Lost Sounds: Blacks and the Birth of the Recording Industry, 1890-1919

Front Cover
University of Illinois Press, 2004 - Music - 634 pages
1 Review
Biographies of the first African-American recording stars, and how they succeeded against tremendous odds. The first in-depth history of the involvement of African-Americans in the early recording industry, this book examines the first three decades of sound recording in the United States, charting the vigorous and varied roles black artists played in the period leading up to the Jazz Age. black artists who recorded commercially in a wide range of genres and provides in-depth biographies of some forty of these audio pioneers. Brooks assesses the careers and impacts, as well as analyzing the recordings, of figures including George W. Johnson, Bert Williams, George Walker, Noble Sissle, Eubie Blake, the Fisk Jubilee Singers, W. C. Handy, James Reese Europe, Wilbur Sweatman, Harry T. Burleigh, Roland Hayes, Booker T. Washington, and boxing champion Jack Johnson, as well as a host of lesser-known voices. Because they were viewed as novelty or folk artists, nearly all of these African Americans were allowed to record commercially in their own distinctive styles, and in practically every genre: popular music, ragtime, jazz, cabaret, classical, spoken word, politics, poetry, and more. The sounds they preserved reflect the actual emerging black culture of that tumultuous and creative period. T history of the recording industry, as well as the racially complex landscape of post-Civil War society at large. Lost Sounds also includes Brooks's selected discography of CD reissues, and an appendix from Richard K. Spottswood describing early recordings by black artists in the Caribbean and South America.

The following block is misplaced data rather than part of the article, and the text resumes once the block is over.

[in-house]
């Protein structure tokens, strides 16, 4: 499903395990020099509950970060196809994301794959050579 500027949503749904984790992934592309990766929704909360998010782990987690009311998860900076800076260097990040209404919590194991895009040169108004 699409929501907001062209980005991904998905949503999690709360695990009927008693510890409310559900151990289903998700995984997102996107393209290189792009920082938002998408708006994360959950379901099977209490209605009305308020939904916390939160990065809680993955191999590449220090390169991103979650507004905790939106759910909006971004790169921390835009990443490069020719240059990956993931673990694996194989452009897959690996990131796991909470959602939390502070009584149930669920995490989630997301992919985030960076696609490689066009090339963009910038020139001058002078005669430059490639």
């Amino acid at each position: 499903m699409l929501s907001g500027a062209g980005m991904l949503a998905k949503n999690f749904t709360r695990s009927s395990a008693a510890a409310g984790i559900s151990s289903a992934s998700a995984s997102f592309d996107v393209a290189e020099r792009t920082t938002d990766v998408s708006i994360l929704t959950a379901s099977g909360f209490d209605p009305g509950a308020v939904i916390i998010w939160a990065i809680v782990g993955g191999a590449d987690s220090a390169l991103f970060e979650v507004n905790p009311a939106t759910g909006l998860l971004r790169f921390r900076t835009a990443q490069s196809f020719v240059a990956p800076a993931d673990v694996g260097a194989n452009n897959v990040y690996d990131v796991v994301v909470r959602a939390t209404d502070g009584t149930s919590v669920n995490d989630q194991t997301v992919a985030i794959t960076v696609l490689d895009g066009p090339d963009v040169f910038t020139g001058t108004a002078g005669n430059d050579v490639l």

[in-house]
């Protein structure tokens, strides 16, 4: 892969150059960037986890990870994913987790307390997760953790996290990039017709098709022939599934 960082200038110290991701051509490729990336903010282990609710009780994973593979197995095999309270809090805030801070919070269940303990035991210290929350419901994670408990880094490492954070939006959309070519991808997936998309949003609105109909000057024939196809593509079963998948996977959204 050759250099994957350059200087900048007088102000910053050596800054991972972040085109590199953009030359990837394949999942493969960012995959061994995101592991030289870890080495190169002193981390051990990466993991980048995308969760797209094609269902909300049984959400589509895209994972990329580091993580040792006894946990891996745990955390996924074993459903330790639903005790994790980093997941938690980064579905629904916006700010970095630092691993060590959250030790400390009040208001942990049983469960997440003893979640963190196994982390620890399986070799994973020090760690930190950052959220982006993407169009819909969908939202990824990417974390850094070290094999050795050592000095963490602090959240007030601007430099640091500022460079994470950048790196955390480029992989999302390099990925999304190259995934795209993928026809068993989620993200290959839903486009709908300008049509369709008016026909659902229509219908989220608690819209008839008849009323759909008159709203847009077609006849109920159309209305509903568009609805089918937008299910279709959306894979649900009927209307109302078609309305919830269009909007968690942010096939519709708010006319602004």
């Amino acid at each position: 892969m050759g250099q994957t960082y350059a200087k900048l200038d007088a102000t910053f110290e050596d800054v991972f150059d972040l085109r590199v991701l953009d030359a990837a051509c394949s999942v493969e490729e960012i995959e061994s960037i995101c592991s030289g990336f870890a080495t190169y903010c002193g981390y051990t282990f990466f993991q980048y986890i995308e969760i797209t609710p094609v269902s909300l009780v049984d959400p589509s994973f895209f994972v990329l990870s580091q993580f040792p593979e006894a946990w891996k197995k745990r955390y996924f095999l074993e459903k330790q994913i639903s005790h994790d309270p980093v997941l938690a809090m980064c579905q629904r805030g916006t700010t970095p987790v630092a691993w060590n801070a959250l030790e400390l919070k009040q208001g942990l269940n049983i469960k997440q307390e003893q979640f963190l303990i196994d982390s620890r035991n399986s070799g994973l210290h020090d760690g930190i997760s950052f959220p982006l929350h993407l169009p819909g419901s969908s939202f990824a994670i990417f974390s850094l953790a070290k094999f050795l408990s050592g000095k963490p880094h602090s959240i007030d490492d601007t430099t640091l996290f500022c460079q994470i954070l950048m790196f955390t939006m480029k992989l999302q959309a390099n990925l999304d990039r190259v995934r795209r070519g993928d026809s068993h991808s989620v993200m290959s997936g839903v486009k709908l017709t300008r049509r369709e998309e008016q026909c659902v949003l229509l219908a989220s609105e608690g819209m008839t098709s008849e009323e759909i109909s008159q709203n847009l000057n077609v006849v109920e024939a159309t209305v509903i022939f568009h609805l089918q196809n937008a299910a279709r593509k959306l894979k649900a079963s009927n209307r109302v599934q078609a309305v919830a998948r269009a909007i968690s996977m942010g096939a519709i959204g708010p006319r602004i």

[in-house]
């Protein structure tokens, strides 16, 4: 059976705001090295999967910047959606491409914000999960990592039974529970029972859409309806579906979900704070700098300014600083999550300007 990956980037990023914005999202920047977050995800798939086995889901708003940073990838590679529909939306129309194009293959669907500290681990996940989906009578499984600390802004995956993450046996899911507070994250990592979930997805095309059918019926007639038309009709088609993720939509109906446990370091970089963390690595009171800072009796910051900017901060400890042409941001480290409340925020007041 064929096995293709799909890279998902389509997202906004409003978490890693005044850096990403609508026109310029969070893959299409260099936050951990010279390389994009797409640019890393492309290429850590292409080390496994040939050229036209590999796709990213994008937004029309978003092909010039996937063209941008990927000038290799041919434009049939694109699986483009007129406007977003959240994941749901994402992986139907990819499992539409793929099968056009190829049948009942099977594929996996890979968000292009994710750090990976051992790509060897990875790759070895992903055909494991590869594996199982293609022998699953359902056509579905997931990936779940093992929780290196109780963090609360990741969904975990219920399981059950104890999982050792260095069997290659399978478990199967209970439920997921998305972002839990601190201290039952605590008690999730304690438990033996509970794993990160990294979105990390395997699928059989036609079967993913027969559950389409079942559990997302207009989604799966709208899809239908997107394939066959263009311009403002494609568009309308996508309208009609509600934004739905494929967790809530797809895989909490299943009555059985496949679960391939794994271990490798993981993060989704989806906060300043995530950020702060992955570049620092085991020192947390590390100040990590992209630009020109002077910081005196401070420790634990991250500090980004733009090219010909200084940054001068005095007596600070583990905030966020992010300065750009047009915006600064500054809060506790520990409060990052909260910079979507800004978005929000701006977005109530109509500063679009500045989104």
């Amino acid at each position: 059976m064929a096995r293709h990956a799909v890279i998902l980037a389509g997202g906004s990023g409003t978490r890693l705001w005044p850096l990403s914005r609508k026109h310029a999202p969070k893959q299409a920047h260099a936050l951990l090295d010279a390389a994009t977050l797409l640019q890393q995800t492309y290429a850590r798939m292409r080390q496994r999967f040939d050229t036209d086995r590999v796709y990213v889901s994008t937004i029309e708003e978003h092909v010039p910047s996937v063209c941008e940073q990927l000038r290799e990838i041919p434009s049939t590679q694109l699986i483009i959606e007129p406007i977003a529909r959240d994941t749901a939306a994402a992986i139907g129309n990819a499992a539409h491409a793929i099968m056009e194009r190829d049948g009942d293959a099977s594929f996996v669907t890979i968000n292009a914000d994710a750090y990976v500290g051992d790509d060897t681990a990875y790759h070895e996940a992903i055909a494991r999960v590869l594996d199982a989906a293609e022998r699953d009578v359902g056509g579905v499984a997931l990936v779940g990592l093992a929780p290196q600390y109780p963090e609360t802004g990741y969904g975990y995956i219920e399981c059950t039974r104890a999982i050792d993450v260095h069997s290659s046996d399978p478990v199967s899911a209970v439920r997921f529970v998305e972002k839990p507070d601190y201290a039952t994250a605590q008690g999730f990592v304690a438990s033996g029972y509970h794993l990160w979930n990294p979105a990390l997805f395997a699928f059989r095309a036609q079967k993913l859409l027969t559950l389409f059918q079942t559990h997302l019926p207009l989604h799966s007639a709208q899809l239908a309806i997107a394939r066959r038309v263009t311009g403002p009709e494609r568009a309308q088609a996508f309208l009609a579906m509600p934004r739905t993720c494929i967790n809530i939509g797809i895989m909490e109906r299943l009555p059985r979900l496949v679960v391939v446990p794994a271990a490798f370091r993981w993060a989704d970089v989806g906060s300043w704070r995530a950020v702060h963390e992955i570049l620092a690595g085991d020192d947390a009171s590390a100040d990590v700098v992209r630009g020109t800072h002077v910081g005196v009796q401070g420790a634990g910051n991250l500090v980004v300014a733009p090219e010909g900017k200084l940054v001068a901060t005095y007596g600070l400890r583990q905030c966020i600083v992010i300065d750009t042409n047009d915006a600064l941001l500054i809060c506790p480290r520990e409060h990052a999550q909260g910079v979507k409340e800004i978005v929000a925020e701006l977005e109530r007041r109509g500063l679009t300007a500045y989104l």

What people are saying - Write a review

Lost sounds: Blacks and the birth of the recording industry, 1890-1919

User Review  - Not Available - Book Verdict

In this chronological narrative, Brooks (executive vice president of research, Lifetime Television) presents a wealth of information about the first African American recording artists. Starting in ... Read full review

Other editions - View all

References to this book

About the author (2004)

Tim Brooks is Executive Vice President of Research at Lifetime Television.

Bibliographic information